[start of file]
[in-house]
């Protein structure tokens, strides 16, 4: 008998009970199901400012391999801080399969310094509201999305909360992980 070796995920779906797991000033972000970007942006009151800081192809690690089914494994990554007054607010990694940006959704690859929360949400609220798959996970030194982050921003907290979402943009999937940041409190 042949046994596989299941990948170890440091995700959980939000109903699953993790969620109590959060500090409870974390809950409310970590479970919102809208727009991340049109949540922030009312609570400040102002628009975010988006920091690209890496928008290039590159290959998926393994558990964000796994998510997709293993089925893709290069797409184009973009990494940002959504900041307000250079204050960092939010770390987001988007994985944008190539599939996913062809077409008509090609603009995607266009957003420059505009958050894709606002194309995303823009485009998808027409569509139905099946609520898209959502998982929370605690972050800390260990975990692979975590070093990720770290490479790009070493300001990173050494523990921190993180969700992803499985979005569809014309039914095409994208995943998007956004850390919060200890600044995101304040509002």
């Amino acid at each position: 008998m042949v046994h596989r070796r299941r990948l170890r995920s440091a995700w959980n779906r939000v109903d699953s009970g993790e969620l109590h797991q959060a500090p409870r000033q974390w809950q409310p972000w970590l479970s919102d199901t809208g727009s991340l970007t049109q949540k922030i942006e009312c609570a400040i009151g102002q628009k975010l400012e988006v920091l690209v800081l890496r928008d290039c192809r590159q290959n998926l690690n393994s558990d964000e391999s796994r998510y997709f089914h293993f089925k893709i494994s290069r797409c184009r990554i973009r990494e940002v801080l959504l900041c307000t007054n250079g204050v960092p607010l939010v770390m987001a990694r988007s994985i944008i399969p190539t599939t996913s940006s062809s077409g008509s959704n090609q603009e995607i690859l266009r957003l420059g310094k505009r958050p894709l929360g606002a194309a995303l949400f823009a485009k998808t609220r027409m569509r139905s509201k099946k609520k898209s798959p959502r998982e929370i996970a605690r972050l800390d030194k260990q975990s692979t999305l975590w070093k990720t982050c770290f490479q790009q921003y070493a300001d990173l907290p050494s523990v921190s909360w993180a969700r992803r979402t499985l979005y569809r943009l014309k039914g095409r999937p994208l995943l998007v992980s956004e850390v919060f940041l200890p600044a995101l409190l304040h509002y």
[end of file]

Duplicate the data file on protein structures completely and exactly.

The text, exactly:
[in-house]
């Protein structure tokens, strides 16, 4: 008998009970199901400012391999801080399969310094509201999305909360992980 070796995920779906797991000033972000970007942006009151800081192809690690089914494994990554007054607010990694940006959704690859929360949400609220798959996970030194982050921003907290979402943009999937940041409190 042949046994596989299941990948170890440091995700959980939000109903699953993790969620109590959060500090409870974390809950409310970590479970919102809208727009991340049109949540922030009312609570400040102002628009975010988006920091690209890496928008290039590159290959998926393994558990964000796994998510997709293993089925893709290069797409184009973009990494940002959504900041307000250079204050960092939010770390987001988007994985944008190539599939996913062809077409008509090609603009995607266009957003420059505009958050894709606002194309995303823009485009998808027409569509139905099946609520898209959502998982929370605690972050800390260990975990692979975590070093990720770290490479790009070493300001990173050494523990921190993180969700992803499985979005569809014309039914095409994208995943998007956004850390919060200890600044995101304040509002």
């Amino acid at each position: 008998m042949v046994h596989r070796r299941r990948l170890r995920s440091a995700w959980n779906r939000v109903d699953s009970g993790e969620l109590h797991q959060a500090p409870r000033q974390w809950q409310p972000w970590l479970s919102d199901t809208g727009s991340l970007t049109q949540k922030i942006e009312c609570a400040i009151g102002q628009k975010l400012e988006v920091l690209v800081l890496r928008d290039c192809r590159q290959n998926l690690n393994s558990d964000e391999s796994r998510y997709f089914h293993f089925k893709i494994s290069r797409c184009r990554i973009r990494e940002v801080l959504l900041c307000t007054n250079g204050v960092p607010l939010v770390m987001a990694r988007s994985i944008i399969p190539t599939t996913s940006s062809s077409g008509s959704n090609q603009e995607i690859l266009r957003l420059g310094k505009r958050p894709l929360g606002a194309a995303l949400f823009a485009k998808t609220r027409m569509r139905s509201k099946k609520k898209s798959p959502r998982e929370i996970a605690r972050l800390d030194k260990q975990s692979t999305l975590w070093k990720t982050c770290f490479q790009q921003y070493a300001d990173l907290p050494s523990v921190s909360w993180a969700r992803r979402t499985l979005y569809r943009l014309k039914g095409r999937p994208l995943l998007v992980s956004e850390v919060f940041l200890p600044a995101l409190l304040h509002y």